Shits 'N' Gigs | Music | Salt Lake City | Salt Lake City Weekly

Shits 'N' Gigs 

Local musicians and non-musicians prepare for the fifth edition of Diabolical Records' Bandemonium.

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click to enlarge RANDY HARWARD
  • Randy Harward

Adam Tye said that the Bandemonium drawing would be uneventful. Yet, Diabolical Records is fairly cramped, presumably with local musicians and non-musicians anticipating the 10 p.m. drawing that would match them into ephemeral five-person ad hoc bands for the fifth edition of the downtown record store's popular semi-annual show. And yet, as the show winds down, most everyone files out of the store, saying goodbye to Tye and his wife, Alana Boscan. When the shop is pretty much clear, I ask if it's time to draw.

"We've already drawn," Boscan says, nodding to the Choosing Bucket, a Tupperware-style container filled with names and numbers on folded sticky notes. "We did it during the show," Tye says, punctuating the anti-climax with a what'd-I-tell-ya smile. Bandemonium. Woot.

Tye suggests adding dry ice to the bucket next time for dramatic effect. I propose dumping the sticky notes on the store's turntable and letting centrifugal force decide; the first five names to fly off the deck? That's a band. And so on. We try it for shits 'n' gigs. The rotating felt turntable mat prevents any from flying off. But at 33.3 rpm, the yellow and orange papers on the hot pink mat make a satisfying swirly blur.

Done messing around for the time being, Tye lays the notes on the counter according to their groups. It's different this year, he says. There are fewer recognizable local music names and more random, off-the-street participants. That's part of the beauty of Bandemonium. As Tye puts it on the Diabolical Records Facebook event page, "YOU DO NOT NEED ANY MUSICAL ABILITY TO TAKE PART! Believe me, I have zero talent and have played twice."

The first time was Bandemonium 1 in 2014. It being late December, Tye knew it would be tough to book bands to play in the store. So he improvised, figuring that at least some local musicians would be around and willing to play during that time. The rules are simple: Once the names are drawn, the bands have two weeks to come up with a name and a 10- to 15-minute set of original music to perform at Bandemonium. That year saw 14 bands perform between 6 and 11 p.m.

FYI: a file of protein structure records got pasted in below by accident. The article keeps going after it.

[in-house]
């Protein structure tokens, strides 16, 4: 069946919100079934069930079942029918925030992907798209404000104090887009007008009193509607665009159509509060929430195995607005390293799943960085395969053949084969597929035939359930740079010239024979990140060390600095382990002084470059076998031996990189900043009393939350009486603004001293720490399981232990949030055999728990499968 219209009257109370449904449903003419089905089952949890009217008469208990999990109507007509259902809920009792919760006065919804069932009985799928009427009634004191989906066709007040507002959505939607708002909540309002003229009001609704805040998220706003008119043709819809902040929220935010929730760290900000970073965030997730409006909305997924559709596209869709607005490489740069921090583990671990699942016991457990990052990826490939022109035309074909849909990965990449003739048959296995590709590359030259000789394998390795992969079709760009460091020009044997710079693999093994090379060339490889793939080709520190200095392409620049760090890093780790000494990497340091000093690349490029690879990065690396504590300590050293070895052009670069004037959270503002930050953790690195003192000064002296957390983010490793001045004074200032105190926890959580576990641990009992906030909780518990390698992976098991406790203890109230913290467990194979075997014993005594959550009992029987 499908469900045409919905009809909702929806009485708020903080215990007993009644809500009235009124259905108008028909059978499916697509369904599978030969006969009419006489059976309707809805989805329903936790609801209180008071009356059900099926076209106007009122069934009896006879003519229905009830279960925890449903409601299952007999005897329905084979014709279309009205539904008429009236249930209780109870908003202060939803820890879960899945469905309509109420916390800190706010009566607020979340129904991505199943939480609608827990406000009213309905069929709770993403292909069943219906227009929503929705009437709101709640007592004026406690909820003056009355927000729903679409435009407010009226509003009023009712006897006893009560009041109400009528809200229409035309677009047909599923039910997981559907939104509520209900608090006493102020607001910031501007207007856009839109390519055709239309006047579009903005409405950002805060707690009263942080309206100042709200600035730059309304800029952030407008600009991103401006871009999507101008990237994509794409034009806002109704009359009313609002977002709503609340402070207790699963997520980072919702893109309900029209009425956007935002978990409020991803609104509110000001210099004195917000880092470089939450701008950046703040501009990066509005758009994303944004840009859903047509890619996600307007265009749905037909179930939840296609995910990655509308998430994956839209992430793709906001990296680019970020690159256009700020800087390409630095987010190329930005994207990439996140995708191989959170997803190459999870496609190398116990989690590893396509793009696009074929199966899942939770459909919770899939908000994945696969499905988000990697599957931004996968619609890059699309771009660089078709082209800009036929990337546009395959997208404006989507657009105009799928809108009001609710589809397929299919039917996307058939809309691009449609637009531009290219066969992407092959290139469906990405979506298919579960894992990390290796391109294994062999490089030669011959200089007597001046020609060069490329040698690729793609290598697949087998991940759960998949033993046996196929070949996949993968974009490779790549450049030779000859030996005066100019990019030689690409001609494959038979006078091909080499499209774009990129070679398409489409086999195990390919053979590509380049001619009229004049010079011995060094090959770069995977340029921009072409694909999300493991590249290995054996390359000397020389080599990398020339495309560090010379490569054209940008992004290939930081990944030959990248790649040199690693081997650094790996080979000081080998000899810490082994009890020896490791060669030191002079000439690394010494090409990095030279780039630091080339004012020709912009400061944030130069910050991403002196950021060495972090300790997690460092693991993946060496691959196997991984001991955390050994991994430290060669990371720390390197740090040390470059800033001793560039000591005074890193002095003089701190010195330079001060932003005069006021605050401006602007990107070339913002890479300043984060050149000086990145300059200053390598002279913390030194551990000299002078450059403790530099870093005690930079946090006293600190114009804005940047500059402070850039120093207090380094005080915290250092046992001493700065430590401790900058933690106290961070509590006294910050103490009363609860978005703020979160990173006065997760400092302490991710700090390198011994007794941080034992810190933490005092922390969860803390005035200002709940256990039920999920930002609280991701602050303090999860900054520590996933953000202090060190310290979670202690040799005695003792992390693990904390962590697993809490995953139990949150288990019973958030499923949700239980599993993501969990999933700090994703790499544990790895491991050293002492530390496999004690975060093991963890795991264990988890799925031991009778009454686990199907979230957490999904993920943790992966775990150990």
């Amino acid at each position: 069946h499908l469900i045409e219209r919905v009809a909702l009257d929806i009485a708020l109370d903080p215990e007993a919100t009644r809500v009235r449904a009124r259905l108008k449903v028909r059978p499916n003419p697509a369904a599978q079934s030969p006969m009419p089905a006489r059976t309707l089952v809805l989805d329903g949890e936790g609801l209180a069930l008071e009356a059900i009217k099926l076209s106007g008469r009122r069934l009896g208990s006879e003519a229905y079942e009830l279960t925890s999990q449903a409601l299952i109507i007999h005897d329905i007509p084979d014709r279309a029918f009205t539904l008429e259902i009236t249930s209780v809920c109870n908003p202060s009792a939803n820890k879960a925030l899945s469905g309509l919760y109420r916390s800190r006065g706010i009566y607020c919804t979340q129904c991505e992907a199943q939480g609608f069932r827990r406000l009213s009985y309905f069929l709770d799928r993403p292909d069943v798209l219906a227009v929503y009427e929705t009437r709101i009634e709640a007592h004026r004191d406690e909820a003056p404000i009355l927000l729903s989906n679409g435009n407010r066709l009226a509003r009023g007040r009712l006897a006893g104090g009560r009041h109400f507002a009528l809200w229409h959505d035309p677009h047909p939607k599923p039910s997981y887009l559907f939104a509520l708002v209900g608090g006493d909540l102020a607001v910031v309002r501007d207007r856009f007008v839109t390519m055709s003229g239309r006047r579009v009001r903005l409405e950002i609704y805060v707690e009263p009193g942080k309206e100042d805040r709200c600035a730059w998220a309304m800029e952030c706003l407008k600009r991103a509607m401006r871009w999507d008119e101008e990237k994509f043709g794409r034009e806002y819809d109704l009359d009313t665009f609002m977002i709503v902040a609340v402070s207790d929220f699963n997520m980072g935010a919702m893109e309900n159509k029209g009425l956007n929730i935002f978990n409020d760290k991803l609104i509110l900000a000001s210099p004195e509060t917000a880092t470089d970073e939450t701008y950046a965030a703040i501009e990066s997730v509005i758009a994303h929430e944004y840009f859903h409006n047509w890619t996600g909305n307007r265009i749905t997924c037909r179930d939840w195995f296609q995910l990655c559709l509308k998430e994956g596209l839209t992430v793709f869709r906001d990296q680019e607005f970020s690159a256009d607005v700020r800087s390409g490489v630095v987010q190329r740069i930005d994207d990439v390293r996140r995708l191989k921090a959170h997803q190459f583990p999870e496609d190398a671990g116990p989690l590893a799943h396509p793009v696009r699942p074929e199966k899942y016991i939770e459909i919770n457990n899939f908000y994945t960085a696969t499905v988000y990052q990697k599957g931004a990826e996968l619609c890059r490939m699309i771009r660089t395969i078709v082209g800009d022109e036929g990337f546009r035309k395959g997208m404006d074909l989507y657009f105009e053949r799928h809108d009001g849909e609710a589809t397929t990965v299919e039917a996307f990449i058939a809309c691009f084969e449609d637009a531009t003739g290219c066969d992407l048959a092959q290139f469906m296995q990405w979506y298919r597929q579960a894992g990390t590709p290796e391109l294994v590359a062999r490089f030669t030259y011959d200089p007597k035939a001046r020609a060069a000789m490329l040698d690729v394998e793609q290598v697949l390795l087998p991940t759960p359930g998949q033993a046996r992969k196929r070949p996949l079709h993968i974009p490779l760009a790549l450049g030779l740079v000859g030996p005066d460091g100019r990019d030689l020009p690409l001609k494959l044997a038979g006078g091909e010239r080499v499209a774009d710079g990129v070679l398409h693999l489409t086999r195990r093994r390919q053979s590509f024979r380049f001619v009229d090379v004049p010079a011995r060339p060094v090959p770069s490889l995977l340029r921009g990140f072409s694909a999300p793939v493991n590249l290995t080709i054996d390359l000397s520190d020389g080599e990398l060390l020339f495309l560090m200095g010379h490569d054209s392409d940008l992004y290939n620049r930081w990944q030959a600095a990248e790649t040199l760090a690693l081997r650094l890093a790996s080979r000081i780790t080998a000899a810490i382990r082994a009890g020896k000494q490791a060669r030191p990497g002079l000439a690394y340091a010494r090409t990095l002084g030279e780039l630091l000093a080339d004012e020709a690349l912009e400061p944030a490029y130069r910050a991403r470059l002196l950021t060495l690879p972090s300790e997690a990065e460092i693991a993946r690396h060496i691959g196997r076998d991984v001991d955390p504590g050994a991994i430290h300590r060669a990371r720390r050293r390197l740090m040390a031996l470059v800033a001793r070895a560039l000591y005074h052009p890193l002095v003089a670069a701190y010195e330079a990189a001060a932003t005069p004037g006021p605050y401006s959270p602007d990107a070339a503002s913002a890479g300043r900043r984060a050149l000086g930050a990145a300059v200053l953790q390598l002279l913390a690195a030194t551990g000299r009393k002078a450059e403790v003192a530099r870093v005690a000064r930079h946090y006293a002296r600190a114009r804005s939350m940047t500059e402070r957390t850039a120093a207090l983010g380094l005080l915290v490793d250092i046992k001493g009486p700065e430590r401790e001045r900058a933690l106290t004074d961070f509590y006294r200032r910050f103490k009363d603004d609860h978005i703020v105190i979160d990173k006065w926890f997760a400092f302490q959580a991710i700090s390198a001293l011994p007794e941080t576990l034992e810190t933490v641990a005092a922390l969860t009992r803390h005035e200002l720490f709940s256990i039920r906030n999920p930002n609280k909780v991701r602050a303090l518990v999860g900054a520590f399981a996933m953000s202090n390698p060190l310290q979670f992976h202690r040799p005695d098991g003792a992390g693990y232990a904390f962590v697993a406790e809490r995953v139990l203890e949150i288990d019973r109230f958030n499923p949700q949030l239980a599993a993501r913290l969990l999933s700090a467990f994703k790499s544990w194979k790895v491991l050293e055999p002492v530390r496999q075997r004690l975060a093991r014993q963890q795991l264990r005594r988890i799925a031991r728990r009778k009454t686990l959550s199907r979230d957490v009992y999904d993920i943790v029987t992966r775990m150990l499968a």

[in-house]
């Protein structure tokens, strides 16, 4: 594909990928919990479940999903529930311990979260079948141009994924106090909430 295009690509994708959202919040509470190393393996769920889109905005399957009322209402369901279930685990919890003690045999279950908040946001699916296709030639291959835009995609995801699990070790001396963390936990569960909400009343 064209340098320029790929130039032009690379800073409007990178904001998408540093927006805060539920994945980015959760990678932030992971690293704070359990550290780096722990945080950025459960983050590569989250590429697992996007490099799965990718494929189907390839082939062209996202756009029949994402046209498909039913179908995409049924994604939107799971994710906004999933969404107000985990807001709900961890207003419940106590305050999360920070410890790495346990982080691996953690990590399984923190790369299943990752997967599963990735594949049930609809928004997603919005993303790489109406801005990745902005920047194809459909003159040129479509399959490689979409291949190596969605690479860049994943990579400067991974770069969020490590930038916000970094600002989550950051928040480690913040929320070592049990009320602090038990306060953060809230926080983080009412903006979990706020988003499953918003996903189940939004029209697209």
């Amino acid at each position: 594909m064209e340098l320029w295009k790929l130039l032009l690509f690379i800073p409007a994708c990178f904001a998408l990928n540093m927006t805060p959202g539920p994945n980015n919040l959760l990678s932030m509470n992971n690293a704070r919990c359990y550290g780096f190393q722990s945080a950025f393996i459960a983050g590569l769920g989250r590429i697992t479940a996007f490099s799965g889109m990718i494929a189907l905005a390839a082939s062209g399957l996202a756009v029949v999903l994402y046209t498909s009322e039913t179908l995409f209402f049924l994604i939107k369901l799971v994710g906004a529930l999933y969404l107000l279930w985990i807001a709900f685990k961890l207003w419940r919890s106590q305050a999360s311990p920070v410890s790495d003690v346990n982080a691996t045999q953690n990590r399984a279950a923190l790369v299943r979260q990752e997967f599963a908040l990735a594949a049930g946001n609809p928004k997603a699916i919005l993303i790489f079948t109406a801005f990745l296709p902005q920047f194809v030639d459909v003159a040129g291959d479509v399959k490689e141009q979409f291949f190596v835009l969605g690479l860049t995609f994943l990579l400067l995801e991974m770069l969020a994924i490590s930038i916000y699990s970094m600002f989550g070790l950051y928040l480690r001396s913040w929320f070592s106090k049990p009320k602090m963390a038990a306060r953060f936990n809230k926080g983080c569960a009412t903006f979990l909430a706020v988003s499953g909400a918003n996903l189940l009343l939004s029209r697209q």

Jeremy Devine plays in a ton of bands—'90s Television, The Nods, Hyrkanian and Sally Yoo. He dropped his name in the Bandemonium 1 bucket with some apprehension, and says he wasn't the only one. "Everyone thought it sounded cool," he says, "but we were unsure how everything would go down." His band, Nobody, was a post-rock trio comprised of himself, Benjamin Kilbourne (Tavaputs) and Boscan's non-musician brother Eric. "I remember wanting it to be perfect, but of course it never is—especially with something you've made in two weeks."

Tye landed in a band with his missus on flute and keyboards, Madison Donnelly (Big Baby, Sculpture Club) on vocals and guitar, both Casey Hansen (Cult Leader) and Douglas Wood (no affiliation) on bass and drums, and Andy Cvar (Jackie-O Motherfucker) on guitar. Calling themselves KR▲TT▲RZZ, they played noise rock—the perfect genre for a non-musician like Tye. "I banged on a guitar and talked into a microphone. I was terrified. I wore sunglasses and kept my hair down in my face."

Ultimately, he, Devine and the other participants had a blast. Bandemonium became semi-annual, with a second go scheduled six months out. As word spread, participants came out en masse. Fifteen new bands and one touring band, Downtown Boys (who were passing through), performed until 3:30 a.m. That's not something Tye is keen to repeat. But again, it was good fun for everyone—especially the musicians and non-musicians who've wanted to play in bands, but didn't have the time.

Devine, with all of his commitments, never plans on playing. "Each time, I'm usually pressured to do it. But I get in there, anyway, and I always have a good time." This year he almost got away clean; his name wasn't even in the Bandemonium 5 bucket the night of the drawing. "I almost took this year off," he says. "But I felt bad. After doing it so many times before, I felt like I should be in all of them if I can." For Bandemonium 5, he's paired with Landon Young (Strong Words, Pet Library), Cisco Garcia (Burmese Python) and two others whose names he didn't know at press time. "We haven't met yet, but we're gonna meet soon." As with past years, "I have no idea how it's gonna go."

But that's why they call it Bandemonium: It's random, it's noisy and it's fun. Tye continues to not practice an instrument, but plays every year. And they continue to attract non-musicians; Tye estimates, between all five Bandemoniums, that it's been a 70 percent musician to 30 percent layperson mix. The vortex of personalities and visions adds to the unpredictability. As Devine puts it, "Anyone can collaborate, if you just try something without any preconceived notions."

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